Good as he was, le Carré was nowhere near the greatest postwar novelist

IN THE CHAIR: Spy writer John le Carré

Picture: Charlotte Hadden/The New York Times/Redux/Eyevine

Tell a lie often enough and it turns into an irrefutable truth. Like the accolade bestowed on John le Carré in The Times the other day.


It described him as “one of Britain’s greatest postwar novelists”. Best-selling, yes, but I would quibble with “great”.


This is a legend he created for himself and carefully fostered, the kind of fake identity one of the characters in his spy stories might have fabricated.


I wouldn’t put him among the top five novelists. What, better than Graham Greene? Or George Orwell, or either Amis, or Doris Lessing, or William Boyd? I don’t think so, and that puts him seventh, at best.


Perhaps they meant the finest writer of spy novels. No, again. At least two of his peers were better in that line of work.


It’s not that I didn’t like le Carré’s books. I have read every one and they are still on my bookshelves. Most were good, two were brilliant – The Spy Who Came in from the Cold and Tinker, Tailor, Soldier, Spy – while several of his 19 novels were filmed for cinema or TV.


The best of them tapped into Cold War paranoia, that nagging, ill-defined fear that we were all going to die soon under a mushroom cloud. (It’s back; you might have noticed.)


When the Cold War ended, le Carré cast around for ideas that didn’t involve Berlin or gentlemen spycatchers in bijou Chelsea townhouses. It didn’t work and critics began to wonder aloud if this ex-secret agent had been unmasked as a one-trick pony.


But he confounded them by coming back from his fallow period, albeit without ever again hitting the heights of Tinker, Tailor He was 89 when he died and still writing, though by then his work was turgid and he was using it to espouse his political beliefs as an angry liberal.


He was a vocal critic of Blair’s Iraq war, arguing that it was prosecuted on the flimsy excuse of unverified, single-source intelligence (and it was). In the last of his books published before his death, Agent Running in the Field, he raged against Brexit.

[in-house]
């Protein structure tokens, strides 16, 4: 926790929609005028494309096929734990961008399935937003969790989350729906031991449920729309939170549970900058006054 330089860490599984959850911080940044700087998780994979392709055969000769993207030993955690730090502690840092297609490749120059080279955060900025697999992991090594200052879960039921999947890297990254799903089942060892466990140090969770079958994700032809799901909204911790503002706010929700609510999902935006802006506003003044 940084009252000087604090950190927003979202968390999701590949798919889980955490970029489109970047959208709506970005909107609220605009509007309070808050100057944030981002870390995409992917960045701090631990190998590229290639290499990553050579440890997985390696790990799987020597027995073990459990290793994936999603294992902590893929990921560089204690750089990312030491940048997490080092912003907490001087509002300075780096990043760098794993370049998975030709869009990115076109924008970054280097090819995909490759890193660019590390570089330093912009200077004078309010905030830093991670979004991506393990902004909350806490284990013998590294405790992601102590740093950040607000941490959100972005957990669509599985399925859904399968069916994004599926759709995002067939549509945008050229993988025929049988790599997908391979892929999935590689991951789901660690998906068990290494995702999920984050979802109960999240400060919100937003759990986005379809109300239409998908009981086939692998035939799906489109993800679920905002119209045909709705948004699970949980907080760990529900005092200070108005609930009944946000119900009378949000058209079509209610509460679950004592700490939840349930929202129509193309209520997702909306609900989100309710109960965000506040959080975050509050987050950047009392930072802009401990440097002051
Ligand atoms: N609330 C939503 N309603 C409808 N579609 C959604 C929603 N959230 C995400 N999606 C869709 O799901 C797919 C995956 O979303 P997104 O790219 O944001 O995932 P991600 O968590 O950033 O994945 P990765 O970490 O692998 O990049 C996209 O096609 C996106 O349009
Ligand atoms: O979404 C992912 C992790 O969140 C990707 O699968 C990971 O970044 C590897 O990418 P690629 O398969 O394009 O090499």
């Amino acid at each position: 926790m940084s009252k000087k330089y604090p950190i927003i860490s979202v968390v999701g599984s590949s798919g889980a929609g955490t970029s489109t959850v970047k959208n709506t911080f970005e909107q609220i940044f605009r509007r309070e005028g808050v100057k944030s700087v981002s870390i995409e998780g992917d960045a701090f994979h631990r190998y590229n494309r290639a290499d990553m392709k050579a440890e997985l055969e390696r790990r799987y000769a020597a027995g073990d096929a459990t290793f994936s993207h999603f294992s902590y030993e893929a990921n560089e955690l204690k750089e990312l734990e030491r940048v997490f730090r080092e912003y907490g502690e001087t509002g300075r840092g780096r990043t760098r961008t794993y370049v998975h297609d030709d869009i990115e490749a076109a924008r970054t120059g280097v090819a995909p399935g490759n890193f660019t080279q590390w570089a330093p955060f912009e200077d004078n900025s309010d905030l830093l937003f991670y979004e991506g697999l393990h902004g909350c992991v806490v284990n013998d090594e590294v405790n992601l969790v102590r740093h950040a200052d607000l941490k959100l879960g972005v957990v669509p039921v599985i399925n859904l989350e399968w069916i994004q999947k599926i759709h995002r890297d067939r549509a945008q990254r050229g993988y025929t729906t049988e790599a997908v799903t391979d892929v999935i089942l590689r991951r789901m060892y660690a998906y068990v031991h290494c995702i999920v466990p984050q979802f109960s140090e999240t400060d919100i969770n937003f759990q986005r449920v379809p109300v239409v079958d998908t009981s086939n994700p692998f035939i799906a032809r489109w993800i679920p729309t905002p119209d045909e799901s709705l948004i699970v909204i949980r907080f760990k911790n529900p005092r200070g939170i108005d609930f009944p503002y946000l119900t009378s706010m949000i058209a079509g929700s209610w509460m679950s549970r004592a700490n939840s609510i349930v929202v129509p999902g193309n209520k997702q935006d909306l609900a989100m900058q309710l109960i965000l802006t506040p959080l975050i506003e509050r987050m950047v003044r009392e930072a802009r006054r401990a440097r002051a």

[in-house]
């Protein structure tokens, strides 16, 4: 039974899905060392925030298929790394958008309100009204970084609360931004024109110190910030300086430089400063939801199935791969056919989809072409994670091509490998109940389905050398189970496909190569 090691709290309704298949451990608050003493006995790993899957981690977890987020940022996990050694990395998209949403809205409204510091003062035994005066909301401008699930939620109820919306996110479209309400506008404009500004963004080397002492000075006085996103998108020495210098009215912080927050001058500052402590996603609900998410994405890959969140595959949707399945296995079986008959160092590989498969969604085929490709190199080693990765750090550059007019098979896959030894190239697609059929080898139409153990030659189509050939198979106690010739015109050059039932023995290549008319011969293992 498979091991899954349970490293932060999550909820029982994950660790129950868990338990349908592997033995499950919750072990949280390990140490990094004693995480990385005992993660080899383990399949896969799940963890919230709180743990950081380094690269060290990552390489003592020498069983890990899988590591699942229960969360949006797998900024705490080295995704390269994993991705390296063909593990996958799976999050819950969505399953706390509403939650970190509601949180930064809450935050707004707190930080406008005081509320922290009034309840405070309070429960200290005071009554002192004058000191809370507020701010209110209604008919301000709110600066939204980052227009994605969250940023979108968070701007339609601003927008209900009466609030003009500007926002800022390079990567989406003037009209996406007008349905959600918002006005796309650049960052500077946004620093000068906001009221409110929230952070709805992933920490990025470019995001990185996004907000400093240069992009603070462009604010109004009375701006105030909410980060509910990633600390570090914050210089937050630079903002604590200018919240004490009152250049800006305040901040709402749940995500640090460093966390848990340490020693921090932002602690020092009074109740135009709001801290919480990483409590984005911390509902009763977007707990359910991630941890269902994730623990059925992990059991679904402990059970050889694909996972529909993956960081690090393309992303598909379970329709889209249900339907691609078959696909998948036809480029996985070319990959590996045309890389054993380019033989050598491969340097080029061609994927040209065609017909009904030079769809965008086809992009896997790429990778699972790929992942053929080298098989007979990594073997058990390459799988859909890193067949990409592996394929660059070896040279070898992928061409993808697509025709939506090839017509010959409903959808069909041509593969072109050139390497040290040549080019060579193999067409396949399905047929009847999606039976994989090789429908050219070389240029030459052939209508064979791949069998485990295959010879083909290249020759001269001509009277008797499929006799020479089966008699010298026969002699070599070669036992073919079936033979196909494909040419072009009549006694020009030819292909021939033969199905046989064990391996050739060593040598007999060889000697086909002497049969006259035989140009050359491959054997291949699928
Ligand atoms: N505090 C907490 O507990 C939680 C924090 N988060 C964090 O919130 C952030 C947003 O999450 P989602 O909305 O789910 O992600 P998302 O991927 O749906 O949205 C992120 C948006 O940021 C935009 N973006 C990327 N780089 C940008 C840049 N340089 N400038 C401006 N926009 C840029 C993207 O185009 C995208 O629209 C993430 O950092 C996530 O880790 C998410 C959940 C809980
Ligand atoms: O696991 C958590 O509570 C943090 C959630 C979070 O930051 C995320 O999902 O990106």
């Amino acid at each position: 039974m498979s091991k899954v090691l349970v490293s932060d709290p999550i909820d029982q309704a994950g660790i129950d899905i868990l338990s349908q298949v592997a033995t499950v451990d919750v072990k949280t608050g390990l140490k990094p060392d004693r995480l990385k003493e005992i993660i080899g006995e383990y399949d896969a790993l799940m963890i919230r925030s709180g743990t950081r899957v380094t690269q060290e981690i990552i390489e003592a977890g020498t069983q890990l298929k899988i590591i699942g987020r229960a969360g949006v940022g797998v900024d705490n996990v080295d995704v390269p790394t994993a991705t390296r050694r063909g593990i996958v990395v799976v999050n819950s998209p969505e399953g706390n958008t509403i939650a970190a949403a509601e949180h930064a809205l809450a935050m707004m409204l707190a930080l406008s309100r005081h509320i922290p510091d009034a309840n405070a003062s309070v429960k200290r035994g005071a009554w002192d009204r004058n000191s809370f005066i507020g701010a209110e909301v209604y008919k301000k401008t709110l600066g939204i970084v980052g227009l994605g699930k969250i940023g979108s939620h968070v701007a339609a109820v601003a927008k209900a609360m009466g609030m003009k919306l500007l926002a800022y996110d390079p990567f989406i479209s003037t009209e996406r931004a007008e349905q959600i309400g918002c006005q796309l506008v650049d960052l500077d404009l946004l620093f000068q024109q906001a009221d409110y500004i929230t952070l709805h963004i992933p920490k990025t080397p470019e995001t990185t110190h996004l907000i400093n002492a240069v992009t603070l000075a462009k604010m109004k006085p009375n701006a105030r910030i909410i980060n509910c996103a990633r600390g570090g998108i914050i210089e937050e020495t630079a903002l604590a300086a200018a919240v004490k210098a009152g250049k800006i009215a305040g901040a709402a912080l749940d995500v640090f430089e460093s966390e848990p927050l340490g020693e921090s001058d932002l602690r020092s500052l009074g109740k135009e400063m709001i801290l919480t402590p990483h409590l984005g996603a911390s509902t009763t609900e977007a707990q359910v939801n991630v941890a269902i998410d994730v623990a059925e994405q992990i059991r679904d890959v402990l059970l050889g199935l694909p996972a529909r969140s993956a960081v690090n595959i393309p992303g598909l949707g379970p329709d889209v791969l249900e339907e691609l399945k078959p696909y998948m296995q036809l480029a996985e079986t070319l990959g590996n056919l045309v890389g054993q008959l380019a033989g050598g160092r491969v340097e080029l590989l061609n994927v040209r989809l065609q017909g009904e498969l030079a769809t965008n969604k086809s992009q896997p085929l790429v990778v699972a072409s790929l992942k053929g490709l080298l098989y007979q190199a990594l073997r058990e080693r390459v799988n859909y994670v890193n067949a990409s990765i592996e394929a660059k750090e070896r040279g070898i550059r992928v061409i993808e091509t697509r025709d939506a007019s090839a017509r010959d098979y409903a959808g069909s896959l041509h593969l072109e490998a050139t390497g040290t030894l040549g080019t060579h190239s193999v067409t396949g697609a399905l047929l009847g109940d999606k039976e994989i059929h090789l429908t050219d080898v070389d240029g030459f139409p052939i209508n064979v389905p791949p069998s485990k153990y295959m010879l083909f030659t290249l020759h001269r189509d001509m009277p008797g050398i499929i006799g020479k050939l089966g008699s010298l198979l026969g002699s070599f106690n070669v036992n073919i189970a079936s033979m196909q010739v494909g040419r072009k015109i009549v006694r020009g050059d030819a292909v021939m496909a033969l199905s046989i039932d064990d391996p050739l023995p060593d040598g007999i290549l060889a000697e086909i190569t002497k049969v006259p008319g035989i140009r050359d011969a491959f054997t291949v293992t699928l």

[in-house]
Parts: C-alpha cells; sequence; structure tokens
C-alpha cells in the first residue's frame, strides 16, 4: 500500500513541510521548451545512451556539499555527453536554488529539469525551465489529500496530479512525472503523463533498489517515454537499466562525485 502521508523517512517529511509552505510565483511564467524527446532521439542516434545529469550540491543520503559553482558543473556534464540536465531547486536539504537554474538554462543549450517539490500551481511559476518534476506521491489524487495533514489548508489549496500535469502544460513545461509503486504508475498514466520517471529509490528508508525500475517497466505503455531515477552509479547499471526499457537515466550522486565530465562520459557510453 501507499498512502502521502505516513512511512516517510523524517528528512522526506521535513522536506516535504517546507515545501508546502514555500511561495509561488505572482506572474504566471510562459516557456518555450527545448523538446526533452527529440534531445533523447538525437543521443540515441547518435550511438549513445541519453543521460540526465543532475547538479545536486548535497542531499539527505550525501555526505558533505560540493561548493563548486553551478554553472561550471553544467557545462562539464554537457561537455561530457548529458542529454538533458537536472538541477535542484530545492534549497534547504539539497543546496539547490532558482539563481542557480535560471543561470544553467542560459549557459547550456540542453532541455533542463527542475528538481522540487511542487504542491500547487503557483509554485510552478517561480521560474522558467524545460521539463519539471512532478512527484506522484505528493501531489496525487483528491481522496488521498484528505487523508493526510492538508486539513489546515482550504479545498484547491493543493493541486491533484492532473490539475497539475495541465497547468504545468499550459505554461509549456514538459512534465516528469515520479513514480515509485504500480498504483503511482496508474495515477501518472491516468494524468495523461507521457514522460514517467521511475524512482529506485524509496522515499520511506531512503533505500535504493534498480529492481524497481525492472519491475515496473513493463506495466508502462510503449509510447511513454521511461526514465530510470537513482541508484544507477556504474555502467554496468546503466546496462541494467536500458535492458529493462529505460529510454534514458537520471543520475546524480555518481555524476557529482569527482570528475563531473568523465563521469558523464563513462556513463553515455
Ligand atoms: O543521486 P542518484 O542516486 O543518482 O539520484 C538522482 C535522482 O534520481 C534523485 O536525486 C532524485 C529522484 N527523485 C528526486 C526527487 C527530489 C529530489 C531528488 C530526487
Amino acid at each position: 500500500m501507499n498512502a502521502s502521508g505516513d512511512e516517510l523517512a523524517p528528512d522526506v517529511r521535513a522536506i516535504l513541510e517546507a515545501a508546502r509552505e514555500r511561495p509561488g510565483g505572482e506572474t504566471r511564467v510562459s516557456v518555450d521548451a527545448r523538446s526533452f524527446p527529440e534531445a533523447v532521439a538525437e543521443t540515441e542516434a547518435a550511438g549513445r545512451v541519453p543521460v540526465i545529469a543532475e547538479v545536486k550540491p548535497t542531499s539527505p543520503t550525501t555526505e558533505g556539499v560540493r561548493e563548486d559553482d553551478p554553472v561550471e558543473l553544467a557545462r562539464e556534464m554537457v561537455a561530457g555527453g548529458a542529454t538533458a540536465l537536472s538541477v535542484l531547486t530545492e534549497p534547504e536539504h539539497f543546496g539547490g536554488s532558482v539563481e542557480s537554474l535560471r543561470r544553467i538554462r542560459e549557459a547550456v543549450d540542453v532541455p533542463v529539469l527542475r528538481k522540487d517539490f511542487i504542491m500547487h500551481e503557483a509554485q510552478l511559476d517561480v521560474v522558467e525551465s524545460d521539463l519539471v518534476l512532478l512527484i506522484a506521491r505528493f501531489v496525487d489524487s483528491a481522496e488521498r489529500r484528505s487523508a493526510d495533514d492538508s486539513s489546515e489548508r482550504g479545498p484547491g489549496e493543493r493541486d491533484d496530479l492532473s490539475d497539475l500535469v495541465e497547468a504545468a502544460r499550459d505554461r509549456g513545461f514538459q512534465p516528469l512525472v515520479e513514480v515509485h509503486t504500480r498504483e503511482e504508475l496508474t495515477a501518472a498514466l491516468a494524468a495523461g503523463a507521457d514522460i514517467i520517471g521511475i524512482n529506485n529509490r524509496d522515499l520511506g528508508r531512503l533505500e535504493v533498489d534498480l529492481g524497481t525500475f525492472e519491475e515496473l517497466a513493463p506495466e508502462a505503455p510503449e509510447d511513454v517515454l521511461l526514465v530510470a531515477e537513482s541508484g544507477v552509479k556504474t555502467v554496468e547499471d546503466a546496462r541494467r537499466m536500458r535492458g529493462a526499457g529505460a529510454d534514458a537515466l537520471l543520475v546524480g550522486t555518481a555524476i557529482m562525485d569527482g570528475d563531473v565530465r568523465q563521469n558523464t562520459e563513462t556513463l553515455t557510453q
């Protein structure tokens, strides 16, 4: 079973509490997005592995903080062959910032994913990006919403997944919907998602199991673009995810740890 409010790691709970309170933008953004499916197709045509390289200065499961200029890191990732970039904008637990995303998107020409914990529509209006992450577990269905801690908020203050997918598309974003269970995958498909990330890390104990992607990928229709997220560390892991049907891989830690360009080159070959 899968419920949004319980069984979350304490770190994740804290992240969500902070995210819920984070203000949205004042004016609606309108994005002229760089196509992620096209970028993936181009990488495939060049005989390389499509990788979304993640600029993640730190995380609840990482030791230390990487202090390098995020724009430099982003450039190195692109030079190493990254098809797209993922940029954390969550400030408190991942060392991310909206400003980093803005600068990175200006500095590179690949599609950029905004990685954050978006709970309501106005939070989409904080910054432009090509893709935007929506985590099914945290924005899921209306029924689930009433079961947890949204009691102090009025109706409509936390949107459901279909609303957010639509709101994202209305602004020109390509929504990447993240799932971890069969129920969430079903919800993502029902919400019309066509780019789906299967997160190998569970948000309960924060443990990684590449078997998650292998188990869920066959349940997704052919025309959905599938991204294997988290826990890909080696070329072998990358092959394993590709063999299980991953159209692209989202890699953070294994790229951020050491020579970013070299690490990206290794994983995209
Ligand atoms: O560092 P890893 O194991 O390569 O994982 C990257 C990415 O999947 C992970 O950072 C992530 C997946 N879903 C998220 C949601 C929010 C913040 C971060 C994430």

Le Carré – real name David Cornwell – sold millions of books with clever, mazy plots but behind them was a philosophy that regarded politicians as morally corrupt and intelligence agencies as their willing accomplices. It was a cynical world view that earned him many fans among the well-educated middle classes.


If you took the Guardian and admired the BBC, le Carré was the author for you: on message and always a good read that you didn’t have to feel ashamed of. I’m not suggesting his work was pulp fiction masquerading as Tolstoy, but you get the drift.


Le Carré’s greatest gifts were to write with crackling tension and a palpable sense of jeopardy for his characters; and to provide those characters with a backstory that gave them a credible motive for their duplicity.


But he couldn’t write dialogue and too often for a thriller writer his action scenes were unconvincing. He seldom attempted humour, perhaps because he took himself so seriously.


Former spy chief, Sir Richard Dearlove – known to MI6 staff at Vauxhall Cross as C – once claimed that le Carré was “so corrosive in his view of MI6 that most professional Secret Intelligence Service officers are pretty angry with him”.


He said le Carré’s books were “exclusively about betrayal” and added: “He was only in the Service for three years and something must have happened to him while he was there to breed this cynicism.”


Le Carré hit back by saying that Dearlove had presided over the “flow of dicey intelligence into Mr Blair’s office”.


Dearlove’s broadside came weeks before Agent Running in the Field was published and le Carré relished the free publicity, saying he would have paid good money to have Dearlove “loose off a full-frontal on me and my work”.


Though he was a fine writer, le Carré was a complex man. His mother Olive walked out when he was five and his father, Ronnie Cornwell, was a high-living conman who served time for fraud. When the young le Carré’s school fees came due, he would sometimes find himself doing a moonlight flit from the dormitory.